She pointed out that as the lead Head of Government with responsibility for the CARICOM Single Market and Economy, she continued to work tirelessly with all parties who were interested in helping “us to provide the maritime and the air transport necessary to ensure that our farmers can have access to the largest possible markets…, while at the same time ensuring that our people can have access to as much regionally produced food as possible.”

She added that the Region needed to accept that it had to expedite the process of producing “as much food regionally as we can, and that we need to come together, accepting that the true breadbaskets of the region will be Guyana, Suriname and Belize. But that does not remove from the rest of us the obligation of producing as much food as we can.”

Prime Minister Mottley called for more research in the field of agriculture and farming practices and the infusion of technology in “all that we do”, especially to increase yields while maintaining food quality. This, she said, was another of the areas in which the Region and its partners, could coordinate to secure the best prices for the technology, which, she acknowledged, was expensive.

Representatives of the international partners which collaborated to hold the event, pledged their support to the Region to achieve its food security goals.

Mr. Christian Jorge Salazar Volkmann, United Nations Regional Director, Development Coordination Office, Latin America and the Caribbean framed his intervention around the attaining the Sustainable Development Goal 2 (Zero Hunger). He told participants that well functioning food systems were vital and that the topics under discussion were important to wellbeing, survival, quality of life, environmental protection and a range of other issues. It was important for the Region to act now, he said, since it was grappling with multiple intersecting crises which were exposing the vulnerabilities of its food system. He stressed that all voices needed to be heard.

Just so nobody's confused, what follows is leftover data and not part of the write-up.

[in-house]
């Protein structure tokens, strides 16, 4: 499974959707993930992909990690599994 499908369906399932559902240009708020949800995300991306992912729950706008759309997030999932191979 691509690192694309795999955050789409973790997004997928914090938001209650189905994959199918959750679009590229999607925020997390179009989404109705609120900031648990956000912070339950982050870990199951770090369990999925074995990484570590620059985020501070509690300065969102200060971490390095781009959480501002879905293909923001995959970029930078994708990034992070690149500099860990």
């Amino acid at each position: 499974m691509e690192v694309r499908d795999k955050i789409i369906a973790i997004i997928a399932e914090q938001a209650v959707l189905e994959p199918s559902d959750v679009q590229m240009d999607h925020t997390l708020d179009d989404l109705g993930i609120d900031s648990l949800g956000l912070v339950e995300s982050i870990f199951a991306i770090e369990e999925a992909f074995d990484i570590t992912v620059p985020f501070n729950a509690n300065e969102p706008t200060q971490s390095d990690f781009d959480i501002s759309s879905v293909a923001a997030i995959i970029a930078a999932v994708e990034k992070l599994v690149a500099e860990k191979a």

Pointing out that food systems fundamentally were about people, Mr. Regis Chapman, Caribbean Head of the WFP, said he hoped the Dialogue was a turning point to reducing hunger and achieving food security. Acknowledging that the challenges confronting the Caribbean in achieving sustainable and resilient food systems were different from the experiences of other parts of the world, he said that the solutions also had to be different. He reiterated that there needed to be greater access to grant and concessional funding and agreed with the need for a Caribbean-wide approach to reduce barriers to trade.

In her presentation, Dr. Renata Clarke, FAO, Sub-Regional Coordinator, Latina America and the Caribbean referred to the unsustainable levels of food imports and the dysfunction of the region’s food systems. She cited an aging faming population, obesity and the high cost of healthy diets. The Caribbean’s voice had to be a powerful one, she said, adding that approaches to promoting sustainable and productive food systems required careful analysis, planning and whole-of-society awareness and engagement and support from the international community.

Dr. Manuel Otero, IICA Director-General, shared Dr. Clarke’s “whole of society” approach to food systems, pointing out that all actors at all levels were important. He underscored the need for dialogue and adopting regional positions in the process towards sustainable food systems and advised that the Region provide priority support and gratitude to its farmers. He said that the driving force of food policy and implementation had to be science.

Dr. Otero used the opportunity of the Dialogue to extend gratitude to CARICOM Secretary-General, Amb. Irwin LaRocque for the cooperation with IICA over the years, and welcomed CARICOM Secretary-General Designate, Dr. Carla Barnett. He said he looked forward to strengthening relations between the two organisations during her tenure.

Agriculture Ministers of Antigua and Barbuda, Jamaica and The Bahamas guided the sessions that were devoted to overviewing the themes of the Dialogue, while the youth, famrers’ groups, NGOs, the private sector and civil society participated in the interactive session that followed. Mr. Shaun Baugh, Programme Manager, Agricultural and Agro-Industrial Development at the CARICOM Secretariat moderated the Dialogue.